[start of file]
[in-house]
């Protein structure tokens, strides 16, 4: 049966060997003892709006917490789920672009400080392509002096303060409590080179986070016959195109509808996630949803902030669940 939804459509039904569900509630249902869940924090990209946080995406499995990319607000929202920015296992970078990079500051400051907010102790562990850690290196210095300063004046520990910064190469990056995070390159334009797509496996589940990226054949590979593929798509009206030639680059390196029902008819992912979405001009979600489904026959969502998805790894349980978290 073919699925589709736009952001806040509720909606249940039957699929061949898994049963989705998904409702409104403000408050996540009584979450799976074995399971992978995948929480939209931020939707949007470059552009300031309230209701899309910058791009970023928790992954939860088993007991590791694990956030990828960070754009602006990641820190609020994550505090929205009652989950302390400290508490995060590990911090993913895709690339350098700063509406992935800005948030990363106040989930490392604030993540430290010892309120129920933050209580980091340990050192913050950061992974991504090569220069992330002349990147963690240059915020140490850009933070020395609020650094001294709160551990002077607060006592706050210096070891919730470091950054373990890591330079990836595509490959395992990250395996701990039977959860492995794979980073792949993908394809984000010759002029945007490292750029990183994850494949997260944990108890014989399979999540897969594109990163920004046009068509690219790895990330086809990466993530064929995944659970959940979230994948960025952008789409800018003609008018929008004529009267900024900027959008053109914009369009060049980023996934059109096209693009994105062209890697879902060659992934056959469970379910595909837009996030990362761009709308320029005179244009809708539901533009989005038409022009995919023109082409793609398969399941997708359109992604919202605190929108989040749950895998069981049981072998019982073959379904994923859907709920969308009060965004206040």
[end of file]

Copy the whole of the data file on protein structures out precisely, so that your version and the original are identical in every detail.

[in-house]
């Protein structure tokens, strides 16, 4: 049966060997003892709006917490789920672009400080392509002096303060409590080179986070016959195109509808996630949803902030669940 939804459509039904569900509630249902869940924090990209946080995406499995990319607000929202920015296992970078990079500051400051907010102790562990850690290196210095300063004046520990910064190469990056995070390159334009797509496996589940990226054949590979593929798509009206030639680059390196029902008819992912979405001009979600489904026959969502998805790894349980978290 073919699925589709736009952001806040509720909606249940039957699929061949898994049963989705998904409702409104403000408050996540009584979450799976074995399971992978995948929480939209931020939707949007470059552009300031309230209701899309910058791009970023928790992954939860088993007991590791694990956030990828960070754009602006990641820190609020994550505090929205009652989950302390400290508490995060590990911090993913895709690339350098700063509406992935800005948030990363106040989930490392604030993540430290010892309120129920933050209580980091340990050192913050950061992974991504090569220069992330002349990147963690240059915020140490850009933070020395609020650094001294709160551990002077607060006592706050210096070891919730470091950054373990890591330079990836595509490959395992990250395996701990039977959860492995794979980073792949993908394809984000010759002029945007490292750029990183994850494949997260944990108890014989399979999540897969594109990163920004046009068509690219790895990330086809990466993530064929995944659970959940979230994948960025952008789409800018003609008018929008004529009267900024900027959008053109914009369009060049980023996934059109096209693009994105062209890697879902060659992934056959469970379910595909837009996030990362761009709308320029005179244009809708539901533009989005038409022009995919023109082409793609398969399941997708359109992604919202605190929108989040749950895998069981049981072998019982073959379904994923859907709920969308009060965004206040």